Tag Archives: Jack Wolfskin

Forest Chump (Part Two)

On New Year’s Eve, I was out of bed by 9 for breakfast. Much as I love being a “Continental European”, I will never get on board with the continental breakfast – especially not in the depths of winter. Someone else could have the slabs of cold meat and cheese. I was having cereal, raisin toast and a lovely big pot of tea.

Where's the bacon?
Where’s the bacon?

After that, it was back to my room to shower and psyche myself up for my first ever walk in the forest. I toyed with the idea of going full-on Latvian and wearing heels but the Germans might kick me out for that. Sensible footwear it was.

So damn cute.
So damn cute.

I’d seen people heading down a little lane opposite the hotel, so that was where I started. The skies were ominous but the walk was actually quite… pleasant. I’d pass the odd dog-walker every now and then and we’d exchange smiles and hellos but apart from that, it was was perfectly peaceful. And very tree-full.

Sexy German trees...
Sexy German trees…

After I’d been walking for a while (keeping an eye out for wolves, naturally), I stopped a likely-looking, Jack Wolfskin-clad German couple in very sensible shoes.

Me: Hello, my fellow forest nymphs. Is there a lake around here somewhere?

They gave me a rather dubious look up and down and were probably thinking, “What the hell is this Arschloch doing in a forest?”

Horst: Well, there IS a lake, but it’s around a 7km walk in that direction. 

My face must have dropped slightly, as his wife chimed in.

Hilda: But there’s a river around 400 metres that way. 

Me: Right, be on your way, my feisty forest faeries… 

I trotted off in the direction she’d pointed in, but I think maybe the famous German sense of humour was at play here.

20151231_110540
Are you a river?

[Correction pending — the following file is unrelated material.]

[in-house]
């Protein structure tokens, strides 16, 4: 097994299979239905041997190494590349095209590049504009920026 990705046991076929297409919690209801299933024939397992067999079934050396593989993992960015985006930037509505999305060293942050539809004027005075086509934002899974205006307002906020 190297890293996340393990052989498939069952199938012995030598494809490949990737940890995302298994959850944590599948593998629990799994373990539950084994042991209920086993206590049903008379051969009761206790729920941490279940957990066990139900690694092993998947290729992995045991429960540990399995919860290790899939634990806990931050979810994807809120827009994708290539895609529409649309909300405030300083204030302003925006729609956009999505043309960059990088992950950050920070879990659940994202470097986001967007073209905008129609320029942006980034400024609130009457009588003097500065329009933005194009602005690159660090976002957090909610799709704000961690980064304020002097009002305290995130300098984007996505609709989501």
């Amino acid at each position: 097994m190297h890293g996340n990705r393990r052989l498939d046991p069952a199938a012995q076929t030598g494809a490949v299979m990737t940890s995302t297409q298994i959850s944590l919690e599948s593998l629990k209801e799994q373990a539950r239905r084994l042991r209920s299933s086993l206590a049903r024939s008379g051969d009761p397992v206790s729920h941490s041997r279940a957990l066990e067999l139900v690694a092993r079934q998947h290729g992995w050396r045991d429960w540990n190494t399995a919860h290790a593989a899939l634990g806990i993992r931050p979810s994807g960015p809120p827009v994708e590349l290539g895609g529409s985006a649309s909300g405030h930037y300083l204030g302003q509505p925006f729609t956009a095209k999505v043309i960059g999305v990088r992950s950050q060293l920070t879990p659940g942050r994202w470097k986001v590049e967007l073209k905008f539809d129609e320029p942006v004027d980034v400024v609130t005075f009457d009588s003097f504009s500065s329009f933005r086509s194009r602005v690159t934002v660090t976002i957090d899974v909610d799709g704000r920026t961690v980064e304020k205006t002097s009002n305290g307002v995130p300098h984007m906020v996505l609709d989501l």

Are you a river?
Are you a river?

I decided to follow a man out walking his dog and three-year-old for a bit. I figured that if there were wolves, they’d probably go for the mutt or the toddler first. This, however, got annoying fast as (what are the chances?) it turns out they were English speakers and the daughter couldn’t get the names of the Seven Dwarfs straight. Before I started yelling, “Bashful, Sneezy, Dopey, Grumpy, Happy, Sleepy and DOC!”, I needed to get my zen back. I climbed an embankment and did the unthinkable. Yes, it’s the photo the Latvians thought they’d never see…

It's me! Hugging a tree!
It’s me! Hugging a tree!

After sending the pic to a couple of people and enjoying the virtual “thuds” as they fell off their chairs, I sauntered back to the hotel, river-less, wolf-less but happy.

I enjoyed a quick red wine nap-cap and then went back to bed for a couple of hours. Turns out trees and fresh air are exhausting… When I woke up, I decided that there was no harm in being sociable for a while and hopped on a bus into Lübeck. The bus dropped me off outside a rather suspect-looking bar – you know the kind of place that you’re not sure if you’ll come out alive but you’ll probably have some good stories if you do? In short, perfect.

As I walked through the fug of smoke, every head in the place turned to look. At this point, it’s important not to show fear so I marched to the bar and asked the 80s hair-do behind it for a glass of wine. The man next to me immediately offered me a chair, shook my hand and introduced himself. In no time at all, we were gabbing away like old friends.